Cherokee County is accepting $25,034 from the Stanton Foundation to subsidize canine vaccines in low-income areas. Christopher Furlong/Getty Image

Cherokee accepts $25K for subsidized canine vaccines

Cherokee County has agreed to accept $25,034 in private funding from the Stanton Foundation to subsidize canine vaccines in low-income areas.

County commissioners approved the funding to support Cherokee Animal Shelter staff and a local veterinarian going into low-income areas and offering care including rabies vaccines, flea and tick treatments and microchipping under the Subsidized Animal Vaccines for Eligible Cherokee County Canines program.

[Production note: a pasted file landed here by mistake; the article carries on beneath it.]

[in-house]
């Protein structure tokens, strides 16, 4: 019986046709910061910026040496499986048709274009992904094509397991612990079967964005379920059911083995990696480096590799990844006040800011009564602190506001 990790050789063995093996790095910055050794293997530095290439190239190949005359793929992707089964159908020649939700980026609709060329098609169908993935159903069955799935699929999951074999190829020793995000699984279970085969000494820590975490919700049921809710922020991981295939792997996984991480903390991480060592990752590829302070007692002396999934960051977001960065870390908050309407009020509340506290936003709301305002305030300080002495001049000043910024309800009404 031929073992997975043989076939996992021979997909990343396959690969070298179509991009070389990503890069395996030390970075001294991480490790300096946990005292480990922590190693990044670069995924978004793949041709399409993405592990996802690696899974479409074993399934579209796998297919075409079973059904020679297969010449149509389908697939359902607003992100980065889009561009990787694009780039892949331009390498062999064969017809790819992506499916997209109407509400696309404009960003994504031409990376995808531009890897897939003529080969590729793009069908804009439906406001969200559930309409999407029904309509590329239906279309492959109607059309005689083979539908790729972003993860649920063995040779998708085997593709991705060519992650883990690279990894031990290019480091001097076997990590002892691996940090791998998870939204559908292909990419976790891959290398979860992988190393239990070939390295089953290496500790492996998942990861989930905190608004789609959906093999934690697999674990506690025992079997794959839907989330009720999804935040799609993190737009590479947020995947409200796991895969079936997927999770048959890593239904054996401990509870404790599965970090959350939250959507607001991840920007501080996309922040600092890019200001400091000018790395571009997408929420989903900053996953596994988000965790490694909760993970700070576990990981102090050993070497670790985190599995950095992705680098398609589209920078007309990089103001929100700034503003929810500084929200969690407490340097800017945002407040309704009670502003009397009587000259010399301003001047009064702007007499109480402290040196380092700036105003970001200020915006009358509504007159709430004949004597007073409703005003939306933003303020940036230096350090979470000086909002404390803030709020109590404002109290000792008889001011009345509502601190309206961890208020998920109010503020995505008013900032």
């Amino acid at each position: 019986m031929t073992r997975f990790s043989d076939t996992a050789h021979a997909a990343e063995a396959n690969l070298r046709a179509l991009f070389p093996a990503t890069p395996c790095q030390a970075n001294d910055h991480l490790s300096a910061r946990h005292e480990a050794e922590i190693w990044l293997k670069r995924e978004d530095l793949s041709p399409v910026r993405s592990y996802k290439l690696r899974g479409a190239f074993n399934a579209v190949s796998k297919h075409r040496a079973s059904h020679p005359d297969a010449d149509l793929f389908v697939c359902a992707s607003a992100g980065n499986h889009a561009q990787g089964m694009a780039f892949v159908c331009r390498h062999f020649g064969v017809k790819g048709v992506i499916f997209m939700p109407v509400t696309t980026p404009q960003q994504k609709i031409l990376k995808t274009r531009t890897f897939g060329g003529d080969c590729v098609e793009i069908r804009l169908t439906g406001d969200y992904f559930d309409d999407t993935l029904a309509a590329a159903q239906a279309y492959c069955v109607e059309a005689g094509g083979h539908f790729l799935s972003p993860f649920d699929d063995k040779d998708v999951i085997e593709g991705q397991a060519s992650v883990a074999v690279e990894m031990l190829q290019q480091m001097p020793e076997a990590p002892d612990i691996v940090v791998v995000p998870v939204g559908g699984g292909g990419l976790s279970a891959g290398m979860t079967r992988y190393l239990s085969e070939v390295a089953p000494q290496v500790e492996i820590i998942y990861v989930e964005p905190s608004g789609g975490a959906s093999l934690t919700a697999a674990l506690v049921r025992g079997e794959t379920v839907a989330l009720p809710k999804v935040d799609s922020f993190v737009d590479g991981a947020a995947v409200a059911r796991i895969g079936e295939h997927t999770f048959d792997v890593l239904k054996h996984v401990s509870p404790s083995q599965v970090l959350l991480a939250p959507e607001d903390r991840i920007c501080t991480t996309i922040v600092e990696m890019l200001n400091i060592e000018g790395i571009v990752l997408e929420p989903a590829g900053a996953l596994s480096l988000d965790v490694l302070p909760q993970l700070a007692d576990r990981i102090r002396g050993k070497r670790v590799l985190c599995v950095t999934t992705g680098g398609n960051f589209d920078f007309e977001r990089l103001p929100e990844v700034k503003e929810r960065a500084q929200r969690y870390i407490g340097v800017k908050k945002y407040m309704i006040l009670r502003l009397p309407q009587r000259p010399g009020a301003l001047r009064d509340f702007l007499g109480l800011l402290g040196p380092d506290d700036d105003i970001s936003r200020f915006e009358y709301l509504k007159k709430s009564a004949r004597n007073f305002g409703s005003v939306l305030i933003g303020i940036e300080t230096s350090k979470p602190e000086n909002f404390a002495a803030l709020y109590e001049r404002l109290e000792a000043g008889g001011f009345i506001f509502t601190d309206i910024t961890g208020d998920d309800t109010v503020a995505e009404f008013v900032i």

Funding is for the 2019 calendar year, staff said in a report to commissioners. Services may begin sooner than Jan. 1, however, if implementation takes less than three months.

According to its website, the Stanton Foundation supports several initiatives, including a Canine Health and Welfare program for “research and traditional grant programs to promote the welfare of dogs and strengthen the human/dog bond.” Information: http://thestantonfoundation.org/